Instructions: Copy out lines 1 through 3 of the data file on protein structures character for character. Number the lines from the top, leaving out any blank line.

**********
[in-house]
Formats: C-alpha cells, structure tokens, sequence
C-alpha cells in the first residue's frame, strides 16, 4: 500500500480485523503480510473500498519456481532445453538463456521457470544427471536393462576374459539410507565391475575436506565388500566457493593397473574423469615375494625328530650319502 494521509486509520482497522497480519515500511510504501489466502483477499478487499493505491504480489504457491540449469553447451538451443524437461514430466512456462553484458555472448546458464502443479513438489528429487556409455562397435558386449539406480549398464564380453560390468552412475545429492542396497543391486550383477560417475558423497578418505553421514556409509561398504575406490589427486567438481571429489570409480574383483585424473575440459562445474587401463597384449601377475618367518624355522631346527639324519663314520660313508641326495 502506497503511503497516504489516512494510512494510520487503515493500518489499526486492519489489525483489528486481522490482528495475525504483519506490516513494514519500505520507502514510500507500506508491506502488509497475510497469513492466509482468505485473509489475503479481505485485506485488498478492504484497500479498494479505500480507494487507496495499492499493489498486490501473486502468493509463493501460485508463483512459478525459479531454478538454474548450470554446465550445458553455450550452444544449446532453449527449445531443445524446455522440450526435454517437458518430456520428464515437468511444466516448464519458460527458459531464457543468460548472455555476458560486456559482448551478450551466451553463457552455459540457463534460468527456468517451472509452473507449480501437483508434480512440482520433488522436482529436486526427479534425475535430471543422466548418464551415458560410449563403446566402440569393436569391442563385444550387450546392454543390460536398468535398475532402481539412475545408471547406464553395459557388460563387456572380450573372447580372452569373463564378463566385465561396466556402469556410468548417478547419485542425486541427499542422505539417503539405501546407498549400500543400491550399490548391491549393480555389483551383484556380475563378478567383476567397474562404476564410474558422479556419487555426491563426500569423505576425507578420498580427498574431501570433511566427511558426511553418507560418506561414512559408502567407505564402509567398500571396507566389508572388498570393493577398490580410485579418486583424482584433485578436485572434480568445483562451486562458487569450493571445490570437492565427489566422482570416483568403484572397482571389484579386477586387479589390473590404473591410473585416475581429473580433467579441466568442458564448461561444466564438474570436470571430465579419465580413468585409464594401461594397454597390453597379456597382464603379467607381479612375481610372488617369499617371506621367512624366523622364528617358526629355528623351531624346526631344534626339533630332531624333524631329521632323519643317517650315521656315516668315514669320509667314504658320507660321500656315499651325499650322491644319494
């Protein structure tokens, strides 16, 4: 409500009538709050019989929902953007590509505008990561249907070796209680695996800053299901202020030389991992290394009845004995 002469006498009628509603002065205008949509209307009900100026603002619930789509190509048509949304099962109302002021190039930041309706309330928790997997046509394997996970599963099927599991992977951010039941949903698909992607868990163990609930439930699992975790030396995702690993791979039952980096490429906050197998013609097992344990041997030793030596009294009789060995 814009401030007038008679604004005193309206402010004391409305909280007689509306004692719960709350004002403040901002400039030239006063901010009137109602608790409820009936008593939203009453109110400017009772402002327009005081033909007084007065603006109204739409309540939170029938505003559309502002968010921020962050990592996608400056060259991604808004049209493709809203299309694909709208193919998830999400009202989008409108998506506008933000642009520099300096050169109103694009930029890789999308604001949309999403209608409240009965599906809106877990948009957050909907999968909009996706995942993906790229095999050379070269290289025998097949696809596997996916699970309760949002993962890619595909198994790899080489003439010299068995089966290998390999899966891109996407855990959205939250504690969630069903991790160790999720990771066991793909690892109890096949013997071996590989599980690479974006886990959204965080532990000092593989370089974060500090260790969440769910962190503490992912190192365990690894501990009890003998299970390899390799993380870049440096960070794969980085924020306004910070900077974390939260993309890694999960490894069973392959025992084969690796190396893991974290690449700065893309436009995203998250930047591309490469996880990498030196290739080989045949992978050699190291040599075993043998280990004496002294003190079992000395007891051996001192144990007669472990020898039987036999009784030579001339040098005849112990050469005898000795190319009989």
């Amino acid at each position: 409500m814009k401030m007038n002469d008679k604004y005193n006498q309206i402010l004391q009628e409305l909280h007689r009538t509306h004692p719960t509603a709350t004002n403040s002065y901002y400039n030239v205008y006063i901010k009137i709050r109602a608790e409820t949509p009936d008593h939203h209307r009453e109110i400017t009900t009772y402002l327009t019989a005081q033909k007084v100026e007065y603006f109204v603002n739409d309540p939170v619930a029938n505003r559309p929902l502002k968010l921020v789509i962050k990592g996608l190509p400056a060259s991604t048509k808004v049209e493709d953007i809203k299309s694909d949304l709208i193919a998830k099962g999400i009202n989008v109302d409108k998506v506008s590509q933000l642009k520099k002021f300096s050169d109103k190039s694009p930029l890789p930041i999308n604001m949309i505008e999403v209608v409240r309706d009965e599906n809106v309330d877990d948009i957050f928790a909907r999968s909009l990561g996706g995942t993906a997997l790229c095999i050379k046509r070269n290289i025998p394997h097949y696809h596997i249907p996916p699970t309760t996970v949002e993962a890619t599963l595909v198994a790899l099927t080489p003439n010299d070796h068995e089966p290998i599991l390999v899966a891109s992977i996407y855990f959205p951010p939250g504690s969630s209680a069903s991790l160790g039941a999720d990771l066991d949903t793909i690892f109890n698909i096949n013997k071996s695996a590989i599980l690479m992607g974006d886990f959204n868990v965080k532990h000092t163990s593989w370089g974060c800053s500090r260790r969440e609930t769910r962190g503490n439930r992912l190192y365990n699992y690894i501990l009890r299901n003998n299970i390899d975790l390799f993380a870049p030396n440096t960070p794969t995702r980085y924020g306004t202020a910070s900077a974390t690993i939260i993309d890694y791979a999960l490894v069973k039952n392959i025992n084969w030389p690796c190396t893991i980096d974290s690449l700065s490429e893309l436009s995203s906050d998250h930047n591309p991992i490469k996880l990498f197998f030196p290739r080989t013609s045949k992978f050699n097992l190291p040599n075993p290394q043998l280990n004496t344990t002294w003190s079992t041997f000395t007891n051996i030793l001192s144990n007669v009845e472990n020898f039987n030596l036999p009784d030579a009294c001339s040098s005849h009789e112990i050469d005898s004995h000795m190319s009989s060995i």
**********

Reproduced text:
[in-house]
Formats: C-alpha cells, structure tokens, sequence
C-alpha cells in the first residue's frame, strides 16, 4: 500500500480485523503480510473500498519456481532445453538463456521457470544427471536393462576374459539410507565391475575436506565388500566457493593397473574423469615375494625328530650319502 494521509486509520482497522497480519515500511510504501489466502483477499478487499493505491504480489504457491540449469553447451538451443524437461514430466512456462553484458555472448546458464502443479513438489528429487556409455562397435558386449539406480549398464564380453560390468552412475545429492542396497543391486550383477560417475558423497578418505553421514556409509561398504575406490589427486567438481571429489570409480574383483585424473575440459562445474587401463597384449601377475618367518624355522631346527639324519663314520660313508641326495 502506497503511503497516504489516512494510512494510520487503515493500518489499526486492519489489525483489528486481522490482528495475525504483519506490516513494514519500505520507502514510500507500506508491506502488509497475510497469513492466509482468505485473509489475503479481505485485506485488498478492504484497500479498494479505500480507494487507496495499492499493489498486490501473486502468493509463493501460485508463483512459478525459479531454478538454474548450470554446465550445458553455450550452444544449446532453449527449445531443445524446455522440450526435454517437458518430456520428464515437468511444466516448464519458460527458459531464457543468460548472455555476458560486456559482448551478450551466451553463457552455459540457463534460468527456468517451472509452473507449480501437483508434480512440482520433488522436482529436486526427479534425475535430471543422466548418464551415458560410449563403446566402440569393436569391442563385444550387450546392454543390460536398468535398475532402481539412475545408471547406464553395459557388460563387456572380450573372447580372452569373463564378463566385465561396466556402469556410468548417478547419485542425486541427499542422505539417503539405501546407498549400500543400491550399490548391491549393480555389483551383484556380475563378478567383476567397474562404476564410474558422479556419487555426491563426500569423505576425507578420498580427498574431501570433511566427511558426511553418507560418506561414512559408502567407505564402509567398500571396507566389508572388498570393493577398490580410485579418486583424482584433485578436485572434480568445483562451486562458487569450493571445490570437492565427489566422482570416483568403484572397482571389484579386477586387479589390473590404473591410473585416475581429473580433467579441466568442458564448461561444466564438474570436470571430465579419465580413468585409464594401461594397454597390453597379456597382464603379467607381479612375481610372488617369499617371506621367512624366523622364528617358526629355528623351531624346526631344534626339533630332531624333524631329521632323519643317517650315521656315516668315514669320509667314504658320507660321500656315499651325499650322491644319494